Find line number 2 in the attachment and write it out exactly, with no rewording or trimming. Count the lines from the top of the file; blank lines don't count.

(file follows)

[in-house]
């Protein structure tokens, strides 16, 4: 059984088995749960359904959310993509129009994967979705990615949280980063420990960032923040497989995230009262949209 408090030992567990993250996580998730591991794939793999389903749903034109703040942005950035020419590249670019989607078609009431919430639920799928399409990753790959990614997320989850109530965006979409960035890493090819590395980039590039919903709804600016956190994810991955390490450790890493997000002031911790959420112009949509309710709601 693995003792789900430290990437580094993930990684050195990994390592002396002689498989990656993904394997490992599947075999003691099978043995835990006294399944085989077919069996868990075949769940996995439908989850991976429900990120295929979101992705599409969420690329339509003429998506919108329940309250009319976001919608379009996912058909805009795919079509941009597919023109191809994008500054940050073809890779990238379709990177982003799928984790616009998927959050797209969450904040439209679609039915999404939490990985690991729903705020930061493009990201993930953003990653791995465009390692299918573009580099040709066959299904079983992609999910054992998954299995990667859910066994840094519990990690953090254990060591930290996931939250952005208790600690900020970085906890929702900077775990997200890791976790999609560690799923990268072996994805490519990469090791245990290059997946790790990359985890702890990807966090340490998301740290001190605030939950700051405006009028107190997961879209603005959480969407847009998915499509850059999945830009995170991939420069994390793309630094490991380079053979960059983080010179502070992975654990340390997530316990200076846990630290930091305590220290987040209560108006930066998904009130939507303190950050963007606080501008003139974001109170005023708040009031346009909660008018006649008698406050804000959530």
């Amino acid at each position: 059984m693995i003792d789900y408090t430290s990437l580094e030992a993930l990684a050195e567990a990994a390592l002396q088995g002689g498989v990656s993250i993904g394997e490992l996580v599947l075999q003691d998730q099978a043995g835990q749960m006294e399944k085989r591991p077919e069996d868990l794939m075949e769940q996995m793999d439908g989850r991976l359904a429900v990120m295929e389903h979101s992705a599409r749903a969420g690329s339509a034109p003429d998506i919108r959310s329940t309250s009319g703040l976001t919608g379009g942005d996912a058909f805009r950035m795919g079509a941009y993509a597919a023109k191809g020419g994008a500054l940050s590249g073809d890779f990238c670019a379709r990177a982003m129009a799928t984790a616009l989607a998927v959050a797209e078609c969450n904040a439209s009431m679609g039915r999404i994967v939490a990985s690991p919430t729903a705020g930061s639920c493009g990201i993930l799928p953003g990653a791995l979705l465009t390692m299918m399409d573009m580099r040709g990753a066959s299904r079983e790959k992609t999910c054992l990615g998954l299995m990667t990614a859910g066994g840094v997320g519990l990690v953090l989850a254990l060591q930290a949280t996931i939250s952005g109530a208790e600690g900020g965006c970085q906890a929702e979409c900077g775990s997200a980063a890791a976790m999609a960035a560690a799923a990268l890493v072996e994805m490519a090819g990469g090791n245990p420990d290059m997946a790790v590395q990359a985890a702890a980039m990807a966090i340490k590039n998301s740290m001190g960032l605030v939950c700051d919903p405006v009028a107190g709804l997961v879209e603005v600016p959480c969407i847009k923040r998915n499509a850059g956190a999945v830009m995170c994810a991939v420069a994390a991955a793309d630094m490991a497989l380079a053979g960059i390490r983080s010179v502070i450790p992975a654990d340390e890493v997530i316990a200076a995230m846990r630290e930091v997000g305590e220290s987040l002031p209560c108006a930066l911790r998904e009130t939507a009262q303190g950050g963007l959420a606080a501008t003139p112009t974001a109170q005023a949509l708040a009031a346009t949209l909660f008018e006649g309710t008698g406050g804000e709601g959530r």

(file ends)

């Protein structure tokens, strides 16, 4: 059984088995749960359904959310993509129009994967979705990615949280980063420990960032923040497989995230009262949209 408090030992567990993250996580998730591991794939793999389903749903034109703040942005950035020419590249670019989607078609009431919430639920799928399409990753790959990614997320989850109530965006979409960035890493090819590395980039590039919903709804600016956190994810991955390490450790890493997000002031911790959420112009949509309710709601 693995003792789900430290990437580094993930990684050195990994390592002396002689498989990656993904394997490992599947075999003691099978043995835990006294399944085989077919069996868990075949769940996995439908989850991976429900990120295929979101992705599409969420690329339509003429998506919108329940309250009319976001919608379009996912058909805009795919079509941009597919023109191809994008500054940050073809890779990238379709990177982003799928984790616009998927959050797209969450904040439209679609039915999404939490990985690991729903705020930061493009990201993930953003990653791995465009390692299918573009580099040709066959299904079983992609999910054992998954299995990667859910066994840094519990990690953090254990060591930290996931939250952005208790600690900020970085906890929702900077775990997200890791976790999609560690799923990268072996994805490519990469090791245990290059997946790790990359985890702890990807966090340490998301740290001190605030939950700051405006009028107190997961879209603005959480969407847009998915499509850059999945830009995170991939420069994390793309630094490991380079053979960059983080010179502070992975654990340390997530316990200076846990630290930091305590220290987040209560108006930066998904009130939507303190950050963007606080501008003139974001109170005023708040009031346009909660008018006649008698406050804000959530």